Diary of a Country Priest (Robert Bresson, 1951) revisited
Claude Laydu and Jean Danet in Diary of a Country Priest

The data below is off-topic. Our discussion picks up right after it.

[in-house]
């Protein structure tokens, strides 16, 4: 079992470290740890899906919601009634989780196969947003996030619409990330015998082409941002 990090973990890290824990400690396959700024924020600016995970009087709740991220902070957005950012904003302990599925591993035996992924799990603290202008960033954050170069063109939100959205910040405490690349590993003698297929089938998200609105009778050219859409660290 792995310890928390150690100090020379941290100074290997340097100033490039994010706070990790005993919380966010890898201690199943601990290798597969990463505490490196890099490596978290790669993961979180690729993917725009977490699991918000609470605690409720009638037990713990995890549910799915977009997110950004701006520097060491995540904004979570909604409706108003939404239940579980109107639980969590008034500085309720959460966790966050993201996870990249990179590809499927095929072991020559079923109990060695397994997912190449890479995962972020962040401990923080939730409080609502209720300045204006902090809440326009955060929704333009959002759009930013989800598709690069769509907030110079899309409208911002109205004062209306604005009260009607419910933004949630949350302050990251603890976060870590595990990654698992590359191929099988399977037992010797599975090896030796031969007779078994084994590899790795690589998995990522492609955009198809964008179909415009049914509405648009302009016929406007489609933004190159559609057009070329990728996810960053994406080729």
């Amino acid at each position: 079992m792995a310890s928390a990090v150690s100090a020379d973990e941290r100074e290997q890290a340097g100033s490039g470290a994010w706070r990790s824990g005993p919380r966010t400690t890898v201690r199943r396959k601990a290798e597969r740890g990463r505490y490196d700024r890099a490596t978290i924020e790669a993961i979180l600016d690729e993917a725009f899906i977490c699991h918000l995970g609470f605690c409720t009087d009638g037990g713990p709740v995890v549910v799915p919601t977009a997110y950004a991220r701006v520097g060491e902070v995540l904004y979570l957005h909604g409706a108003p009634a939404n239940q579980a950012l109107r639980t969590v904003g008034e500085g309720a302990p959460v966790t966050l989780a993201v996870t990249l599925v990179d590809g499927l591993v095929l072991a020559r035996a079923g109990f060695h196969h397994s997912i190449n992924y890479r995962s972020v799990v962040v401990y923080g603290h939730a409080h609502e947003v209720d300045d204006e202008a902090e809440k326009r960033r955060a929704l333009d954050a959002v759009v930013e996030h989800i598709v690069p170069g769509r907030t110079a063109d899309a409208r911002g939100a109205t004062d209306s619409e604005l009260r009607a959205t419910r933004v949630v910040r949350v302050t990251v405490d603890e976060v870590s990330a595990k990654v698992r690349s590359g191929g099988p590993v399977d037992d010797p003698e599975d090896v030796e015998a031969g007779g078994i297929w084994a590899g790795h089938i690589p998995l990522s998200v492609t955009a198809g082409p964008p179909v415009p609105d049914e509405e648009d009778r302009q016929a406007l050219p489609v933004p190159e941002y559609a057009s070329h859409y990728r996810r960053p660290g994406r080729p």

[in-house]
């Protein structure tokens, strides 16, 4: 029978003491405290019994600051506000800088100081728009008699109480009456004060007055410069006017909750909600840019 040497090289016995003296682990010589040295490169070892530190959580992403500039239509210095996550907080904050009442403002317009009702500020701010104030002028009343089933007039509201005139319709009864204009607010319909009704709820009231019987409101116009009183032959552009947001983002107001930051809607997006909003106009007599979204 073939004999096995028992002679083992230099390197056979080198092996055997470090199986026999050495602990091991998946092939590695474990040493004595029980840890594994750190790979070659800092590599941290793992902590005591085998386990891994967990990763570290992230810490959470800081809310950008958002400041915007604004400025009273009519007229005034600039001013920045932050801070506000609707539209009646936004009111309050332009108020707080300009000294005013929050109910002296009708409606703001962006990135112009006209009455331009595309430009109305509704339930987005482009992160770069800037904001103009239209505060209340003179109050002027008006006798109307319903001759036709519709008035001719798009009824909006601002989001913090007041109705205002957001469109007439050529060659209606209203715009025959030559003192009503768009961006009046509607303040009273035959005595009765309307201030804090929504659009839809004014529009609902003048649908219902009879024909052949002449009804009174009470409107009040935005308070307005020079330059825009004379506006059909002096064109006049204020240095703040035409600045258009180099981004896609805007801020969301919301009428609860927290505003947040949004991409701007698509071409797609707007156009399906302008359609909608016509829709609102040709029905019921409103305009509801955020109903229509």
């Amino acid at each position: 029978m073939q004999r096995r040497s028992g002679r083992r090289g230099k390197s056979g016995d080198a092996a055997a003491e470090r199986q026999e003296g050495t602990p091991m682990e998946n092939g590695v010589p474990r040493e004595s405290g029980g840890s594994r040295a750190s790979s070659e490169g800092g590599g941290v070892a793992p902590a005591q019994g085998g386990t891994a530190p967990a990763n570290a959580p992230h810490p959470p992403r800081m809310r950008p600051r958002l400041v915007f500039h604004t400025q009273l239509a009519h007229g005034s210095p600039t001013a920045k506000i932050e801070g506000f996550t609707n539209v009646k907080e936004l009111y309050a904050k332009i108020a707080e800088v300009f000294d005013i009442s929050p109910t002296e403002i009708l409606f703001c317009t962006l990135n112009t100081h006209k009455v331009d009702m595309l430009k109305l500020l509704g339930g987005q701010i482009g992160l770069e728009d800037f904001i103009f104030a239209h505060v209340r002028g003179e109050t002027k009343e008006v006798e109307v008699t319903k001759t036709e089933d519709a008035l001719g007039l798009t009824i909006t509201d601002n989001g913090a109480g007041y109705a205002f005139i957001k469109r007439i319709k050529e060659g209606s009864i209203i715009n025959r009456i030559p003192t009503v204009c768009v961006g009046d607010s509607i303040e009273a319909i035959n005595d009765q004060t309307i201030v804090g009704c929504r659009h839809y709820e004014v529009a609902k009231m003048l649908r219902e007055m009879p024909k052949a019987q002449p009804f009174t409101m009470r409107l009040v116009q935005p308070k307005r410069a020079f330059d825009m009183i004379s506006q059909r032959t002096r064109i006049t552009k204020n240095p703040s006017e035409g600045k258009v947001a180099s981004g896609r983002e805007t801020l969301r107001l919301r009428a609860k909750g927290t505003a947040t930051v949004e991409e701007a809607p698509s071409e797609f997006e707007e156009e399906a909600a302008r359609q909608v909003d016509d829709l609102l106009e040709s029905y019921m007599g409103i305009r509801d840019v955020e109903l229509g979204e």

I chose the still above deliberately, because it's an image uncharacteristic of Bresson's film: the young priest accepting a ride on the back of a motorcycle from Olivier, cousin of Chantal (Nicole Ladmiral), who, along with the rest of her family, has caused him so much stress. Olivier is a soldier in the Foreign Legion, a character and pursuit about as far from the priest's tormented spiritual life as possible. It's a brief, liberated scene, one that suggests a world of potentiality other than that of the kind of suffering, spiritually and physically, that the priest has known in his assignment to the bleak and hostile parish of Ambricourt. Of course, the priest returns to his suffering after his motorcycle ride: He learns that he has terminal stomach cancer and dies in a slovenly apartment watched over by a former fellow seminarian, Fabregars (Léon Arvel), who is living with his mistress. As ascetic as the young priest has striven to be, he has to come to terms with a world that seems irrevocably fallen, even to the point of taking the last, absolving blessing from the lapsed Fabregars. Diary of a Country Priest remains for me one of film's great puzzles: What are we to make of the young priest's intellectualized faith? Is it a film for believers or for agnostics? In the end, its enigmas and ambiguities are integral to its greatness.